The 5 main factors for a successful machine connection

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The 5 main factors for a successful machine connection
The 5 main factors for a successful machine connection

Machine connection is not magic. But if the conditions are not right, a simple task can quickly cause you headaches. Basically, there are only a few basic requirements to be considered. We have put together the 5 most important ones that will help you to connect your machine successfully.

1. Network connection

Typical machinery includes plant controls of different ages and with different connection possibilities. Ideally, the controllers have Ethernet connections. This means that only the cabling and an assigned IP address are required for the connection.

For systems that do not meet these requirements, the retrofitting of the Ethernet interface must be checked. If retrofitting is not possible or not economical, there is also the option of using a small controller to record only certain electrical signals or defined sensors to record the machine status. 

In any case, IT should be consulted to ensure network separation and protection of the control level via a firewall. 

2. Communication protocols and OPC UA

Die Ethernet-Schnittstelle ist die Grundvoraussetzung. Die zweite wichtige Frage ist das Kommunikationsprotokoll, mit dem die Steuerung über das Netzwerk angesprochen wird. Bei vielen Steuerungen sind dies Standardprotokolle. Die verbreitetste Steuerung in Deutschland ist die S7 und damit das ISO-on-TCP Protokoll. An zweiter Stelle findet sich dann bereits das Modbus-Protokoll, welches von vielen Kleinsteuerungen, intelligenten Sensoren, Energie-Messgeräten etc. gesprochen wird. Für jedes Protokoll gibt es OPC Server, mit denen die Anbindung erfolgt. Im Idealfall ein OPC Server welcher alle Protokolle implementiert. Mit OPC UA sind Sie dann technisch im Grunde schon am Ziel.

3. Machine data requirements

The pure machine connection says nothing about the data that is exchanged with the control. The bandwidth here ranges from pure read-only access to digital and analog process data to complex related data such as production order data. In the case of process data, the number and distribution over the address space of the controller must be taken into account. The communication protocols often have protocol-related bandwidth limitations. Thus, the amount of data points and the distribution on the controller affect the possible update cycles. You can optimize here by trying to use coherent blocks.

For more complex production data such as orders, smoke messages, etc., a handshake functionality must be agreed with the PLC or its programmer. The majority of communication protocols are based on data points. Contexts are not known here. The correlations must be defined and controlled by handshakes. If a production order is transferred or a consumption is reported, a defined data point must be set as a trigger for fetching a data record.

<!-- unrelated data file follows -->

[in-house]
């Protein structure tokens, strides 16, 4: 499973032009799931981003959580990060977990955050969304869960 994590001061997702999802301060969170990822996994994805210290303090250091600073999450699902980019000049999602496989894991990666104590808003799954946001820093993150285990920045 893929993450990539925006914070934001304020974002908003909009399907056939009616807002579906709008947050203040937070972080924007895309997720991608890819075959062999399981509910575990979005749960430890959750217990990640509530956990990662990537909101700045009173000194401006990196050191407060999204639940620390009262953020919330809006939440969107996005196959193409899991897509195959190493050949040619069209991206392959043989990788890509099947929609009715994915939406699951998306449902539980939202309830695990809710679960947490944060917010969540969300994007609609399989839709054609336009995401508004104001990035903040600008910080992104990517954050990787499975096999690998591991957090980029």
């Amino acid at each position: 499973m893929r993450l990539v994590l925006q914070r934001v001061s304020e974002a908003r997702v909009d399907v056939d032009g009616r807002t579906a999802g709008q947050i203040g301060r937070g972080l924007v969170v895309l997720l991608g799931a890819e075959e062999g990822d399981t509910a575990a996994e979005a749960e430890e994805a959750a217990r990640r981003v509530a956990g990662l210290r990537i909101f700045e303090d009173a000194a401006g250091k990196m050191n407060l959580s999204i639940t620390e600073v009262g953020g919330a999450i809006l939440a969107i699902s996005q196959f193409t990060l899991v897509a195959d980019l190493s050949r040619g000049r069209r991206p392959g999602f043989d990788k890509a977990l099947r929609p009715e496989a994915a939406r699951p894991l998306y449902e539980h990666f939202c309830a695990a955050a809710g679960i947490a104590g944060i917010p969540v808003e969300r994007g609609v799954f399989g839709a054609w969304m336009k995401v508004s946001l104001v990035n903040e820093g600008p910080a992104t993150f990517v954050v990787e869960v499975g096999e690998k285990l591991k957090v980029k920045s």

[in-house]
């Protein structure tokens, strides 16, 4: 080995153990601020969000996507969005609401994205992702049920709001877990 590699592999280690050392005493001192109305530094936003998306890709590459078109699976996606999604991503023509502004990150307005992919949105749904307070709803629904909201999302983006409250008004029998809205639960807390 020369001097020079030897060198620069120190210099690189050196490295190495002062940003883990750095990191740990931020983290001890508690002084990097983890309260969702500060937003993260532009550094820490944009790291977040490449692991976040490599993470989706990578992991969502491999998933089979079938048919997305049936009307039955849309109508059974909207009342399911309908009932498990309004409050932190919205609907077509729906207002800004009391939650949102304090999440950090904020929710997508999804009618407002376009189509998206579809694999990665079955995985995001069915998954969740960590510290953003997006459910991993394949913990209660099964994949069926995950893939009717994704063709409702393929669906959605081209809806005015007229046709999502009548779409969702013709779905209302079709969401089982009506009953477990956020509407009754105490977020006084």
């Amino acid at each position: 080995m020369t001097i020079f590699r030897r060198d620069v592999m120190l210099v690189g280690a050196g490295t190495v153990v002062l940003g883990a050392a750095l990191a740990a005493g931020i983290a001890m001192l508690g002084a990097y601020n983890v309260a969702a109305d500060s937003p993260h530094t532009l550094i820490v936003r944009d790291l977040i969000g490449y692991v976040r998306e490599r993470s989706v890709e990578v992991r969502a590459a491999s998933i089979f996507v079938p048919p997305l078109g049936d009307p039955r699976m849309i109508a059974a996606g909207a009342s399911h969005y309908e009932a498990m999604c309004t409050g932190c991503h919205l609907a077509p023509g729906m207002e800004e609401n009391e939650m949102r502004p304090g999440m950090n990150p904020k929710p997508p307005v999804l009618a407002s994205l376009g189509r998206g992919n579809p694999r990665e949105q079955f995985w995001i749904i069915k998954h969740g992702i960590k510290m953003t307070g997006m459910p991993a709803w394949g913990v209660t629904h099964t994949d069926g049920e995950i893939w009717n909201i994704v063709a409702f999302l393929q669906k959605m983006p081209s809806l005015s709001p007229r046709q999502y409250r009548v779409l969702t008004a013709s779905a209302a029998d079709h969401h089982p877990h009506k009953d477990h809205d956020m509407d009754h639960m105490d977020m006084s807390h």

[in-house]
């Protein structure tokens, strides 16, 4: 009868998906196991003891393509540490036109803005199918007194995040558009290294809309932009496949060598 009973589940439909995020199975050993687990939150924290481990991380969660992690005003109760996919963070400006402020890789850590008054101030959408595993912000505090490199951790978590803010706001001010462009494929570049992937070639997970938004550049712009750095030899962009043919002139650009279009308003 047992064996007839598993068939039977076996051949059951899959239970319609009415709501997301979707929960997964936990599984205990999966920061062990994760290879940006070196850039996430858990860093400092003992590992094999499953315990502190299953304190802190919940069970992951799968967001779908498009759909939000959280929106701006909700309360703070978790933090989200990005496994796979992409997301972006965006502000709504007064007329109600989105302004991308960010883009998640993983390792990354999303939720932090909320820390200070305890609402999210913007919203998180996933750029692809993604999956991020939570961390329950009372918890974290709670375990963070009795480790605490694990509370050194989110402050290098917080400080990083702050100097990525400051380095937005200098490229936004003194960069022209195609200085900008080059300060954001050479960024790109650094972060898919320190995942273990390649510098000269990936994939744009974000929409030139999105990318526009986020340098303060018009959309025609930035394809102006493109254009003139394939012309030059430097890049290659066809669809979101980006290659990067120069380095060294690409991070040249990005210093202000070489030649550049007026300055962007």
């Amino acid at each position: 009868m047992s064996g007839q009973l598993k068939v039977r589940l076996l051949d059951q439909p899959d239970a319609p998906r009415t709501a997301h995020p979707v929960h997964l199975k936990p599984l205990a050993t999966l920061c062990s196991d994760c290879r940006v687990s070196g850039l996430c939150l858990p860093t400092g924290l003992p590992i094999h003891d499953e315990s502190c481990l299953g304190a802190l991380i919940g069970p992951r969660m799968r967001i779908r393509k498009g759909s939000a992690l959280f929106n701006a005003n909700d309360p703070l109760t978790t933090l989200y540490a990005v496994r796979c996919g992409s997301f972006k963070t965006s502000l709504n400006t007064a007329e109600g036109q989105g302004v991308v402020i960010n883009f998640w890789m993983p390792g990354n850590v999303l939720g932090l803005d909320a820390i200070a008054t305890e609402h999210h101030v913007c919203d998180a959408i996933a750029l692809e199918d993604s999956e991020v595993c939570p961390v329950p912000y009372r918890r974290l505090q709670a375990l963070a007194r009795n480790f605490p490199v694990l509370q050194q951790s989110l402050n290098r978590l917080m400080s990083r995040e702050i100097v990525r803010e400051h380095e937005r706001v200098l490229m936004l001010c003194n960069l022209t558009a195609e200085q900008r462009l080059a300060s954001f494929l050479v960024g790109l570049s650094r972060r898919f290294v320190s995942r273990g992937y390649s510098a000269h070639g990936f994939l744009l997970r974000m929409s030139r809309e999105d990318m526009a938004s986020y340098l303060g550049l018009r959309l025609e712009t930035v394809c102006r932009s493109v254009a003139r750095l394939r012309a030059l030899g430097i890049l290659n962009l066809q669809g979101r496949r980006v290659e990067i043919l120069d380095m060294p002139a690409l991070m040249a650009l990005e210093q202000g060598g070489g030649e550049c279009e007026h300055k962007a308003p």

If there is a requirement for this type of data from the PLC, the transfer procedure should be clarified before connection in order not to struggle with inconsistent data.

4. Access to PLC programmer

If the machines to be connected are series machines or series devices, there are often fully documented register and data point descriptions. In case of doubt, these must be requested from the supplier. 

More special is the connection of controls in systems with individual programming. Here either a well documented and available PLC program or direct access to the PLC programmer is necessary. The desired data points have to be determined from the program or have to be provided by the programmer in defined memory areas. If the program is missing and the programmer is not available, it becomes much more difficult or even impossible to determine the valuable data from the PLC.

5. buffering of production data

Before implementing the machine connection, the relevance of the data should be clarified in terms of the obligation to record. A purely read-only access to process data will result in a data gap if the network connection to the PLC is interrupted. For many data this is acceptable within the usual availability. 

A transfer must be 100% guaranteed because some data must be recorded or entries must be made. In this case the buffering must be clarified beforehand. One possibility here is the intermediate storage of data records in the PLC, which are then transferred seamlessly to the superordinate system via a defined handshake procedure.

Conclusion:

Unterm Strich bleibt festzuhalten: Maschinenanbindung ist einfach. Wichtig ist ein klares Verständnis bei allen Beteiligten, welche Erwartungen an die Maschinendaten gestellt werden. Da heute die Ethernet-Schnittstelle bei Steuerungen immer mehr Standard wird und OPC Server wie z. B. Kepware OPC Server diverse Protokolle implementieren, können hier schnell beindruckende Erfolge erzielt werden.

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